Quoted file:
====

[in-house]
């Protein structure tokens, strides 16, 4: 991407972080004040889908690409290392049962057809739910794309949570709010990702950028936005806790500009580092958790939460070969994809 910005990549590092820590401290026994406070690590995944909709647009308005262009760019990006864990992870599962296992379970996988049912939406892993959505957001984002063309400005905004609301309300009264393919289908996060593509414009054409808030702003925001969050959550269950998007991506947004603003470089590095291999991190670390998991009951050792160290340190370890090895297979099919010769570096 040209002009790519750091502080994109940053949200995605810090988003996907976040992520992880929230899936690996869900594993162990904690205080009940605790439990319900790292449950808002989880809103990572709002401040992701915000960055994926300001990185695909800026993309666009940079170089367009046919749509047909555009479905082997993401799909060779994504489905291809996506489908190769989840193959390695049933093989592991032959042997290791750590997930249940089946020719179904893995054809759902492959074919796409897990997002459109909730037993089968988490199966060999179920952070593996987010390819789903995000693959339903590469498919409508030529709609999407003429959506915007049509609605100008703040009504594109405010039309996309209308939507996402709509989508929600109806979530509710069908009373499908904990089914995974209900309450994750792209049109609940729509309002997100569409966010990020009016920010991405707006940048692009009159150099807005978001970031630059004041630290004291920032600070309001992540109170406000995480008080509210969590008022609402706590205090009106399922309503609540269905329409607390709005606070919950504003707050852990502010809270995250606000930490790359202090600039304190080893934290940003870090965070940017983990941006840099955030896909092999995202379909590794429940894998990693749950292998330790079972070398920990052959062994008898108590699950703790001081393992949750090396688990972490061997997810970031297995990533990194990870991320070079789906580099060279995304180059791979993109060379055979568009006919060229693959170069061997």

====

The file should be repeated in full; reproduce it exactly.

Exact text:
[in-house]
């Protein structure tokens, strides 16, 4: 991407972080004040889908690409290392049962057809739910794309949570709010990702950028936005806790500009580092958790939460070969994809 910005990549590092820590401290026994406070690590995944909709647009308005262009760019990006864990992870599962296992379970996988049912939406892993959505957001984002063309400005905004609301309300009264393919289908996060593509414009054409808030702003925001969050959550269950998007991506947004603003470089590095291999991190670390998991009951050792160290340190370890090895297979099919010769570096 040209002009790519750091502080994109940053949200995605810090988003996907976040992520992880929230899936690996869900594993162990904690205080009940605790439990319900790292449950808002989880809103990572709002401040992701915000960055994926300001990185695909800026993309666009940079170089367009046919749509047909555009479905082997993401799909060779994504489905291809996506489908190769989840193959390695049933093989592991032959042997290791750590997930249940089946020719179904893995054809759902492959074919796409897990997002459109909730037993089968988490199966060999179920952070593996987010390819789903995000693959339903590469498919409508030529709609999407003429959506915007049509609605100008703040009504594109405010039309996309209308939507996402709509989508929600109806979530509710069908009373499908904990089914995974209900309450994750792209049109609940729509309002997100569409966010990020009016920010991405707006940048692009009159150099807005978001970031630059004041630290004291920032600070309001992540109170406000995480008080509210969590008022609402706590205090009106399922309503609540269905329409607390709005606070919950504003707050852990502010809270995250606000930490790359202090600039304190080893934290940003870090965070940017983990941006840099955030896909092999995202379909590794429940894998990693749950292998330790079972070398920990052959062994008898108590699950703790001081393992949750090396688990972490061997997810970031297995990533990194990870991320070079789906580099060279995304180059791979993109060379055979568009006919060229693959170069061997």